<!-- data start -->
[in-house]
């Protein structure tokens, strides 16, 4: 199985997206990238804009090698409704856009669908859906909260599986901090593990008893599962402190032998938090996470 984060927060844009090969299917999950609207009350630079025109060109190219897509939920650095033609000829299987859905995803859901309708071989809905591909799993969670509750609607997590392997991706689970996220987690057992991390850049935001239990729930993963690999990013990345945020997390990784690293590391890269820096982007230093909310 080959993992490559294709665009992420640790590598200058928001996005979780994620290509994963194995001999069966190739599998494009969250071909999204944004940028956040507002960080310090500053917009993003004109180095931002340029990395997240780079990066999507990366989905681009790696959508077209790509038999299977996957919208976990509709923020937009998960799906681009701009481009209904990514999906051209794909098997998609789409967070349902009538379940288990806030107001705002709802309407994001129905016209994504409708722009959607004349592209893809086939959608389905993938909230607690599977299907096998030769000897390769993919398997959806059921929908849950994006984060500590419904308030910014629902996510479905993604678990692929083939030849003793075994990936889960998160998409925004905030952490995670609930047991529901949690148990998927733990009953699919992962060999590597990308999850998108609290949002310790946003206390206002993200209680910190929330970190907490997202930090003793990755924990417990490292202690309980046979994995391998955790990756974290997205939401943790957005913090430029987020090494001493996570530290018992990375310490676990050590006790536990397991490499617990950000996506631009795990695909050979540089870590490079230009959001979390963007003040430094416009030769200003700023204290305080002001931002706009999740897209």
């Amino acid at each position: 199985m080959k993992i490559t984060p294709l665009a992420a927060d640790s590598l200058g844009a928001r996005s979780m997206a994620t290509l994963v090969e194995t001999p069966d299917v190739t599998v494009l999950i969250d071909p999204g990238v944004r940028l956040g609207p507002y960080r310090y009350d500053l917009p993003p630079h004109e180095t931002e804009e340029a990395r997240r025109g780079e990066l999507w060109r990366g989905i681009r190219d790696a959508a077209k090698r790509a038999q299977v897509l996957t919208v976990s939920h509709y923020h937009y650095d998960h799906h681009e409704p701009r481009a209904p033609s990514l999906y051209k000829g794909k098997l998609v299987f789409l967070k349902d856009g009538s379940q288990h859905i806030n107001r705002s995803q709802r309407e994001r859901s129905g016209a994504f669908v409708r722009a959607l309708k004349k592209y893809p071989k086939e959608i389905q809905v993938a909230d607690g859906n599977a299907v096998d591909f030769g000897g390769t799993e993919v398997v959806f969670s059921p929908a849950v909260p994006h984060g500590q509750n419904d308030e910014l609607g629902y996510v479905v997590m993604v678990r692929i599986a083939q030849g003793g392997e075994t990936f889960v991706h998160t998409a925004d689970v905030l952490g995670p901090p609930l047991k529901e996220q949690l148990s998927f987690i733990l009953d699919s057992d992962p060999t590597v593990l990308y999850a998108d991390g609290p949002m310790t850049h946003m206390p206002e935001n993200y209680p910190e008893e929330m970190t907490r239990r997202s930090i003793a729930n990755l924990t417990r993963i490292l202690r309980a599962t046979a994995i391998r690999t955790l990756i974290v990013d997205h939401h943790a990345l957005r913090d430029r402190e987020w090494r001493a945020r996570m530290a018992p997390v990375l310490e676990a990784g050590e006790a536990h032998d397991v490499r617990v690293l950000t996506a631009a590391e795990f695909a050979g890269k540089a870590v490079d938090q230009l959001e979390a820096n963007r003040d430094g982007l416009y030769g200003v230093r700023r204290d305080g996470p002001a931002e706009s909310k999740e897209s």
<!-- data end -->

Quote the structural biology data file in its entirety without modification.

[in-house]
């Protein structure tokens, strides 16, 4: 199985997206990238804009090698409704856009669908859906909260599986901090593990008893599962402190032998938090996470 984060927060844009090969299917999950609207009350630079025109060109190219897509939920650095033609000829299987859905995803859901309708071989809905591909799993969670509750609607997590392997991706689970996220987690057992991390850049935001239990729930993963690999990013990345945020997390990784690293590391890269820096982007230093909310 080959993992490559294709665009992420640790590598200058928001996005979780994620290509994963194995001999069966190739599998494009969250071909999204944004940028956040507002960080310090500053917009993003004109180095931002340029990395997240780079990066999507990366989905681009790696959508077209790509038999299977996957919208976990509709923020937009998960799906681009701009481009209904990514999906051209794909098997998609789409967070349902009538379940288990806030107001705002709802309407994001129905016209994504409708722009959607004349592209893809086939959608389905993938909230607690599977299907096998030769000897390769993919398997959806059921929908849950994006984060500590419904308030910014629902996510479905993604678990692929083939030849003793075994990936889960998160998409925004905030952490995670609930047991529901949690148990998927733990009953699919992962060999590597990308999850998108609290949002310790946003206390206002993200209680910190929330970190907490997202930090003793990755924990417990490292202690309980046979994995391998955790990756974290997205939401943790957005913090430029987020090494001493996570530290018992990375310490676990050590006790536990397991490499617990950000996506631009795990695909050979540089870590490079230009959001979390963007003040430094416009030769200003700023204290305080002001931002706009999740897209």
């Amino acid at each position: 199985m080959k993992i490559t984060p294709l665009a992420a927060d640790s590598l200058g844009a928001r996005s979780m997206a994620t290509l994963v090969e194995t001999p069966d299917v190739t599998v494009l999950i969250d071909p999204g990238v944004r940028l956040g609207p507002y960080r310090y009350d500053l917009p993003p630079h004109e180095t931002e804009e340029a990395r997240r025109g780079e990066l999507w060109r990366g989905i681009r190219d790696a959508a077209k090698r790509a038999q299977v897509l996957t919208v976990s939920h509709y923020h937009y650095d998960h799906h681009e409704p701009r481009a209904p033609s990514l999906y051209k000829g794909k098997l998609v299987f789409l967070k349902d856009g009538s379940q288990h859905i806030n107001r705002s995803q709802r309407e994001r859901s129905g016209a994504f669908v409708r722009a959607l309708k004349k592209y893809p071989k086939e959608i389905q809905v993938a909230d607690g859906n599977a299907v096998d591909f030769g000897g390769t799993e993919v398997v959806f969670s059921p929908a849950v909260p994006h984060g500590q509750n419904d308030e910014l609607g629902y996510v479905v997590m993604v678990r692929i599986a083939q030849g003793g392997e075994t990936f889960v991706h998160t998409a925004d689970v905030l952490g995670p901090p609930l047991k529901e996220q949690l148990s998927f987690i733990l009953d699919s057992d992962p060999t590597v593990l990308y999850a998108d991390g609290p949002m310790t850049h946003m206390p206002e935001n993200y209680p910190e008893e929330m970190t907490r239990r997202s930090i003793a729930n990755l924990t417990r993963i490292l202690r309980a599962t046979a994995i391998r690999t955790l990756i974290v990013d997205h939401h943790a990345l957005r913090d430029r402190e987020w090494r001493a945020r996570m530290a018992p997390v990375l310490e676990a990784g050590e006790a536990h032998d397991v490499r617990v690293l950000t996506a631009a590391e795990f695909a050979g890269k540089a870590v490079d938090q230009l959001e979390a820096n963007r003040d430094g982007l416009y030769g200003v230093r700023r204290d305080g996470p002001a931002e706009s909310k999740e897209s």